The past two decades have seen the development and expansion of an approach to wellbore completions that has resulted in unlocking significant reserves from previously disregarded resource, and has been responsible for the North American shale gas ‘revolution’ or ‘evolution’ (depending upon how you see it). However, this approach has faced significant complications to appropriate, successful and economic deployment, when attempts have been made to export this process overseas.

This ground-breaking completion approach was achieved as a direct result of the combination of two well-known and widely applied industry technologies, from distinct disciplines: namely horizontal lateral drilling and propped hydraulic fracture stimulation. This simple combination is referred to by a number of different designations which are used to describe the process, but it is most commonly referred to simply as multi-stage horizontal well hydraulic fracturing.

The North American success story has been primarily accomplished through the application of two distinct variants of this technique, split by fundamental approach to the stage sequencing: namely the Plug & Perf approach and the Open Hole Multi-Stage completion system (typically ball-activated fracture ports). The Open Hole Multi-Stage completion system has typically been applied selectively, with a bias towards clastic formations, whereas Plug & Perf has been more widely applied and almost exclusively dominates the shale completion environment.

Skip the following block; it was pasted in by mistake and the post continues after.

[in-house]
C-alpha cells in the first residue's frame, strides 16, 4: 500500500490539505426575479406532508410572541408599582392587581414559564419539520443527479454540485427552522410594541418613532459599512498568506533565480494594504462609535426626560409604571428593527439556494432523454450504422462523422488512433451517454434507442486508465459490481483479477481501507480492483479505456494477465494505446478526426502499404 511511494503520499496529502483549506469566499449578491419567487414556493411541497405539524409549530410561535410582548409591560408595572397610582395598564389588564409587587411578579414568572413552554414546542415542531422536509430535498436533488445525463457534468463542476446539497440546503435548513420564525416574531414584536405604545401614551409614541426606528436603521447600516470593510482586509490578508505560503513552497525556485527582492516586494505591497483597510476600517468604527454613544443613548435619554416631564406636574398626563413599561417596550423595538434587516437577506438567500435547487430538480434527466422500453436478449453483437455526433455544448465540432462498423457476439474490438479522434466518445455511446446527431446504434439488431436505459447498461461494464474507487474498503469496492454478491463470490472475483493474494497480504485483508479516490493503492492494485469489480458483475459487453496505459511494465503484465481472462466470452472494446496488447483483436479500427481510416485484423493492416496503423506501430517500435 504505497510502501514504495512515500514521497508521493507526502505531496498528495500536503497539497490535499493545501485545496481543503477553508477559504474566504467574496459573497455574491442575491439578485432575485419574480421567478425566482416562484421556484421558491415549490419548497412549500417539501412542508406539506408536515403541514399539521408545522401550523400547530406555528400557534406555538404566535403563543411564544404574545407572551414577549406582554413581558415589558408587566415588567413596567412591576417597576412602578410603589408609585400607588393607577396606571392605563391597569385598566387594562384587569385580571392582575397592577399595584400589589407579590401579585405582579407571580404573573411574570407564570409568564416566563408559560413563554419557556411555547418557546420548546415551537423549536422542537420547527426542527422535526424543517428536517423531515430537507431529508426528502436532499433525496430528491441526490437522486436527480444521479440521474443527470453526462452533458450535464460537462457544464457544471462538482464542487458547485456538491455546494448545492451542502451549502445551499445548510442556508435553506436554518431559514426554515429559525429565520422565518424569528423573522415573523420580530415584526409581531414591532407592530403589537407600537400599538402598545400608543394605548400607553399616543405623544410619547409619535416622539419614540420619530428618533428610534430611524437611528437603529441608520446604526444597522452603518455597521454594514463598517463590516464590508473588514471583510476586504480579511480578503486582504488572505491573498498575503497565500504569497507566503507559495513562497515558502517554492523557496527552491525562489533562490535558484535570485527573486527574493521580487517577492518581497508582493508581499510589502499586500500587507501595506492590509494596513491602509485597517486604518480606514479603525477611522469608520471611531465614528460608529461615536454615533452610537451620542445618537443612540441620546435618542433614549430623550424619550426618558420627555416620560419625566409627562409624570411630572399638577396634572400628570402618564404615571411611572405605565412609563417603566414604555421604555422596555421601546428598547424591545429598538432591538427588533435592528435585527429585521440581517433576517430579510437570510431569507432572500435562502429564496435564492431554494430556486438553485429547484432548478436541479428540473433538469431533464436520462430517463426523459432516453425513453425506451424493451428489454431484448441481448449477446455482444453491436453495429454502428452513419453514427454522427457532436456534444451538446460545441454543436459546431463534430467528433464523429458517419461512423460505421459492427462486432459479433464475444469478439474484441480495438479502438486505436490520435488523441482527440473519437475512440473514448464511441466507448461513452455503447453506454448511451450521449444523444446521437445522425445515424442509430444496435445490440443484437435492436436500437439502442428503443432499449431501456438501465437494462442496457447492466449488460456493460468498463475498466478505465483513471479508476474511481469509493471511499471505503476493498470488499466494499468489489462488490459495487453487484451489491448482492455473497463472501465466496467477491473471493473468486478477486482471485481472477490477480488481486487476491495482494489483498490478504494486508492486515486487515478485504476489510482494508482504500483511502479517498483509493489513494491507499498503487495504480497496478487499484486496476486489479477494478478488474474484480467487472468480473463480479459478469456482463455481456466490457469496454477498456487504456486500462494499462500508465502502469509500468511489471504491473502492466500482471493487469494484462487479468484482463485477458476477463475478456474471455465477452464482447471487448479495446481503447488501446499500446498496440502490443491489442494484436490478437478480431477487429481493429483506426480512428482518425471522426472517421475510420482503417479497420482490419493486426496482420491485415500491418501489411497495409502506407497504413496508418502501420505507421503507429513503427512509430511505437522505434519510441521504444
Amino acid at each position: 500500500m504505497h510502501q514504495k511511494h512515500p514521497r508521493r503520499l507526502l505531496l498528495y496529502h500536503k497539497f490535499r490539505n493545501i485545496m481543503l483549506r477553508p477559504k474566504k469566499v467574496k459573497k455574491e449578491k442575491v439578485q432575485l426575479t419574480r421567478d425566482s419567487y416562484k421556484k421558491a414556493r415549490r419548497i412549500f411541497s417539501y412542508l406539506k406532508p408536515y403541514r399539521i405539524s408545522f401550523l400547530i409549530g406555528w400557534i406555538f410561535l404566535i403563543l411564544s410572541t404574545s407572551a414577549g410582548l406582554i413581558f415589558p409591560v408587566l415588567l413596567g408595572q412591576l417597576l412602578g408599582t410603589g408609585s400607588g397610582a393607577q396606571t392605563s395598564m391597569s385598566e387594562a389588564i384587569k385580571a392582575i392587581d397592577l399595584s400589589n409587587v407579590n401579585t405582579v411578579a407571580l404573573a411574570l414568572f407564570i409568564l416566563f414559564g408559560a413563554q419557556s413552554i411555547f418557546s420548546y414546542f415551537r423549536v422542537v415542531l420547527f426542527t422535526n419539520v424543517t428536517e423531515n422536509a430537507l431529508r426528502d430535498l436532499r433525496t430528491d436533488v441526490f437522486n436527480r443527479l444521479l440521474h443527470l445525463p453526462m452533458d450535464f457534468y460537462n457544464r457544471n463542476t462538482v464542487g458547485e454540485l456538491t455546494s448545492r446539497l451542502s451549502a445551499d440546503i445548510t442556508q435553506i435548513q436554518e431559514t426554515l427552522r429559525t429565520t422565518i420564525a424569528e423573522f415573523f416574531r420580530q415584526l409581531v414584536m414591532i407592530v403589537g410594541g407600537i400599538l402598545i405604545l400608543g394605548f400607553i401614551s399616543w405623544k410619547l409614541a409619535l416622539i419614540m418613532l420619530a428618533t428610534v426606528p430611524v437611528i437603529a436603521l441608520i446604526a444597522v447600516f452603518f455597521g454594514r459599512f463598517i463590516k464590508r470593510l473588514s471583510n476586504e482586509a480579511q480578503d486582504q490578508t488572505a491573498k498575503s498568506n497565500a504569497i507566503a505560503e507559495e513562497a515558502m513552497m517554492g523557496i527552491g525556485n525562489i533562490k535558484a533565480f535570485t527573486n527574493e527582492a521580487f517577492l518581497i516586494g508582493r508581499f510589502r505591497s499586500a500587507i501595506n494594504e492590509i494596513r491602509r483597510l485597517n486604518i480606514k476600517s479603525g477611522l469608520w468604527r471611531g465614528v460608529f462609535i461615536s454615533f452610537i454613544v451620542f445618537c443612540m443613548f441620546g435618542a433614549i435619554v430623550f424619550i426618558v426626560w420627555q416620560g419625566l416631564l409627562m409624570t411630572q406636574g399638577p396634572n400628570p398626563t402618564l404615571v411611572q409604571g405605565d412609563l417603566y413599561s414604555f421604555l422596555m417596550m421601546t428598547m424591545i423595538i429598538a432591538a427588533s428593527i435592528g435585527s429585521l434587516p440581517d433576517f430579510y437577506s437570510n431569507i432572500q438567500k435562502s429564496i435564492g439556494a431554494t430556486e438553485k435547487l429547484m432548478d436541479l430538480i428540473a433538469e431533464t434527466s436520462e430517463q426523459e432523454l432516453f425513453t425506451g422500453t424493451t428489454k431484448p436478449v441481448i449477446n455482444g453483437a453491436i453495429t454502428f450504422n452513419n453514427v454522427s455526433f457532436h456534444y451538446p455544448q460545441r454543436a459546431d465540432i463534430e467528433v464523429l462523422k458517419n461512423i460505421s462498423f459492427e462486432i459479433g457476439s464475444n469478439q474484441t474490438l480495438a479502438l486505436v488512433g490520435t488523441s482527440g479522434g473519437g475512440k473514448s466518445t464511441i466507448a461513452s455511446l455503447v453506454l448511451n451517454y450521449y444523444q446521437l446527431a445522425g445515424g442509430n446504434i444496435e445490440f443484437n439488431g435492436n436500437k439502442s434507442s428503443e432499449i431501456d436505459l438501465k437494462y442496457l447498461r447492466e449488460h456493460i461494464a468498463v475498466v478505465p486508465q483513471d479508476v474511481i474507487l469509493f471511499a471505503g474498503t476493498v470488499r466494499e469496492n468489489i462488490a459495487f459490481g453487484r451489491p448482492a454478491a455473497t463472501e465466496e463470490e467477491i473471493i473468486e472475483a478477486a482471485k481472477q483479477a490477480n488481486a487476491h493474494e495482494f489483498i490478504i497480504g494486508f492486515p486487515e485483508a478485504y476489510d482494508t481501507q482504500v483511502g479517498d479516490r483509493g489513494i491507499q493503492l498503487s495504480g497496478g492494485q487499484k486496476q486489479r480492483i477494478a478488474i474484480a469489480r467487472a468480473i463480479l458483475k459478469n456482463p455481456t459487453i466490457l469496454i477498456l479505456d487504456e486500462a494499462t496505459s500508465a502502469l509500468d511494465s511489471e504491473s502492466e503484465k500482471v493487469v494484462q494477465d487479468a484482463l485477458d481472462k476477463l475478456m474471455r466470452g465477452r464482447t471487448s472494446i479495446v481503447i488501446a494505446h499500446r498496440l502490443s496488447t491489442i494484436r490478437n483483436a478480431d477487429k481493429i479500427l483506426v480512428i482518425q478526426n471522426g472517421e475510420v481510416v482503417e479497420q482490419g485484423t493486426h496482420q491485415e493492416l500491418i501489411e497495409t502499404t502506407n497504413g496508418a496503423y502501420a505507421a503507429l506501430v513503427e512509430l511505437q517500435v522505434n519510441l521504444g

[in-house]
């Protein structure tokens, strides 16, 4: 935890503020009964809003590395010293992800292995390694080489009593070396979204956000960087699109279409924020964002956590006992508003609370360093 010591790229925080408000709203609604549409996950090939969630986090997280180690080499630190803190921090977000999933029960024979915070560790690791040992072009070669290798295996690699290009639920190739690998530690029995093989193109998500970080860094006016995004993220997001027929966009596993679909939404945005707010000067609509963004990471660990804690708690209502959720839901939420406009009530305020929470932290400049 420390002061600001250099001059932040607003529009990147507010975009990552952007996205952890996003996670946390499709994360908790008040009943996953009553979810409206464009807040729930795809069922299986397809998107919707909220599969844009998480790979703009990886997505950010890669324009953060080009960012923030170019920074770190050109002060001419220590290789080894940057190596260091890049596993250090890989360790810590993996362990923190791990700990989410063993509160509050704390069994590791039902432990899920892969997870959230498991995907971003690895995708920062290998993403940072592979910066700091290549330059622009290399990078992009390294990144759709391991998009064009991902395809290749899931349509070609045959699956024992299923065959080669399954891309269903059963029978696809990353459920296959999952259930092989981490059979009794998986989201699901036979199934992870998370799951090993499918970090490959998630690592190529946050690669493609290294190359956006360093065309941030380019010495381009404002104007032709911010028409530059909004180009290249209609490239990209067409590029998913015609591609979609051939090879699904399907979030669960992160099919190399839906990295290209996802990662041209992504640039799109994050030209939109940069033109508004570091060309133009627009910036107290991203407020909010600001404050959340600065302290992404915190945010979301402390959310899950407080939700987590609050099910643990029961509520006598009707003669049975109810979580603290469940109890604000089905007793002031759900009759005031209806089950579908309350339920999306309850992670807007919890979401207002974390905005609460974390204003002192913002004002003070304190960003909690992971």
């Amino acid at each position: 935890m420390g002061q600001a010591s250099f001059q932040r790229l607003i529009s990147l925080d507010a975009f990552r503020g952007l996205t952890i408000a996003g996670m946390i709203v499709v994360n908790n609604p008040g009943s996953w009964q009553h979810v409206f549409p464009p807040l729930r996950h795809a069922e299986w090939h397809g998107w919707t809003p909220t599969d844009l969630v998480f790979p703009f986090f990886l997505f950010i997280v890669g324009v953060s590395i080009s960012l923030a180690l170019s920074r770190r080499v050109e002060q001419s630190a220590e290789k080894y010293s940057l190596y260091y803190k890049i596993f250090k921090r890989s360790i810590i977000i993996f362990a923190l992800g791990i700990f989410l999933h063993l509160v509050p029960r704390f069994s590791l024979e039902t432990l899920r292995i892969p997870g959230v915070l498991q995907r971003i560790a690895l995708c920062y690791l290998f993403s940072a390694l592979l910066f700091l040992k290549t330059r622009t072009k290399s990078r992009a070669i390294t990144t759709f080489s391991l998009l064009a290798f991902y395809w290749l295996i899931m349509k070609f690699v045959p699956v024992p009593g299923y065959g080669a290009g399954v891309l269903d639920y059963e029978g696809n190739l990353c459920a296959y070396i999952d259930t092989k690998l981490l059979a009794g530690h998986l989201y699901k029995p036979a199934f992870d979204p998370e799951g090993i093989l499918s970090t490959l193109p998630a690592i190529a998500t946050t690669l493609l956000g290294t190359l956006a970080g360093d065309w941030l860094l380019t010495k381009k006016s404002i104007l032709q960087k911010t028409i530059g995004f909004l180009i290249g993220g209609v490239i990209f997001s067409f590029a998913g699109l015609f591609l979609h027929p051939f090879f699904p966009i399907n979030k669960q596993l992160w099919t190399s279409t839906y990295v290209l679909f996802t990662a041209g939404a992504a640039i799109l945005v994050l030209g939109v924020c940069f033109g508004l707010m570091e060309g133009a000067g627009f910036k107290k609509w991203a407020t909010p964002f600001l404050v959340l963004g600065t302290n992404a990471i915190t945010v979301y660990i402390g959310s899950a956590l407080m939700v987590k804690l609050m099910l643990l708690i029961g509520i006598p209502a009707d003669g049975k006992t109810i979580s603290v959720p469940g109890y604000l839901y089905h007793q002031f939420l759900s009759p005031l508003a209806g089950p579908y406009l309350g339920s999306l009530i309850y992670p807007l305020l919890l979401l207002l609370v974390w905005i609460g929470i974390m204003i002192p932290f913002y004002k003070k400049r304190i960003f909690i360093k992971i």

This paper will describe the engineering aspects of the multi-stage horizontal well hydraulic fracturing process, as well as those particular North America conditions and deliberate compromises that have been made, in order to encourage this approach to become established and develop further. Such analysis will include a holistic approach to the global market conditions, in order to better understand the local and regional factors that have played such a fundamental role in North American success, many of which have been erroneously overlooked elsewhere. This paper will investigate a number of these key issues and factors, particularly related to completion and reservoir interaction that should be considered carefully when choosing to export such techniques to new areas of application outside of North America. This will include an understanding of the key data that should be acquired, from the early exploration and subsequent appraisal wells, so that appropriate decisions can be made efficiently.

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